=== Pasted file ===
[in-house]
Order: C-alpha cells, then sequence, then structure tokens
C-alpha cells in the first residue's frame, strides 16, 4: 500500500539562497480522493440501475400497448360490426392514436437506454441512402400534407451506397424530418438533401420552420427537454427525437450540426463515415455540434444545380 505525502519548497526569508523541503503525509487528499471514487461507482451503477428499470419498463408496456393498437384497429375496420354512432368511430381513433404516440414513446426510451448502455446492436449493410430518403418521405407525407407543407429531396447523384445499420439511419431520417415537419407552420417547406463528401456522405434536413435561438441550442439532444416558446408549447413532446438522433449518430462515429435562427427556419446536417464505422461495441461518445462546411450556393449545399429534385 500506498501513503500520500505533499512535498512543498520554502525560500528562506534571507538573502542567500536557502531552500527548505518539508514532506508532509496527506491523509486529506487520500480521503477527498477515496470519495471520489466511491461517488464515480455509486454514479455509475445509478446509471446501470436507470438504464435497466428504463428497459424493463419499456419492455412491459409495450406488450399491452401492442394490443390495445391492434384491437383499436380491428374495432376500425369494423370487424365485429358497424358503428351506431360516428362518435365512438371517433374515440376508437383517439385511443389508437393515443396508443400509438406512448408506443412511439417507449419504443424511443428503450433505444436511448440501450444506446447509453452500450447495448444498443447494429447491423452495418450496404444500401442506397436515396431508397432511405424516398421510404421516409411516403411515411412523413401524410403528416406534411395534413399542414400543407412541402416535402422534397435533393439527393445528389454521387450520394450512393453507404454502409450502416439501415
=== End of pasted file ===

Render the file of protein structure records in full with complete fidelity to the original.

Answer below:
[in-house]
Order: C-alpha cells, then sequence, then structure tokens
C-alpha cells in the first residue's frame, strides 16, 4: 500500500539562497480522493440501475400497448360490426392514436437506454441512402400534407451506397424530418438533401420552420427537454427525437450540426463515415455540434444545380 505525502519548497526569508523541503503525509487528499471514487461507482451503477428499470419498463408496456393498437384497429375496420354512432368511430381513433404516440414513446426510451448502455446492436449493410430518403418521405407525407407543407429531396447523384445499420439511419431520417415537419407552420417547406463528401456522405434536413435561438441550442439532444416558446408549447413532446438522433449518430462515429435562427427556419446536417464505422461495441461518445462546411450556393449545399429534385 500506498501513503500520500505533499512535498512543498520554502525560500528562506534571507538573502542567500536557502531552500527548505518539508514532506508532509496527506491523509486529506487520500480521503477527498477515496470519495471520489466511491461517488464515480455509486454514479455509475445509478446509471446501470436507470438504464435497466428504463428497459424493463419499456419492455412491459409495450406488450399491452401492442394490443390495445391492434384491437383499436380491428374495432376500425369494423370487424365485429358497424358503428351506431360516428362518435365512438371517433374515440376508437383517439385511443389508437393515443396508443400509438406512448408506443412511439417507449419504443424511443428503450433505444436511448440501450444506446447509453452500450447495448444498443447494429447491423452495418450496404444500401442506397436515396431508397432511405424516398421510404421516409411516403411515411412523413401524410403528416406534411395534413399542414400543407412541402416535402422534397435533393439527393445528389454521387450520394450512393453507404454502409450502416439501415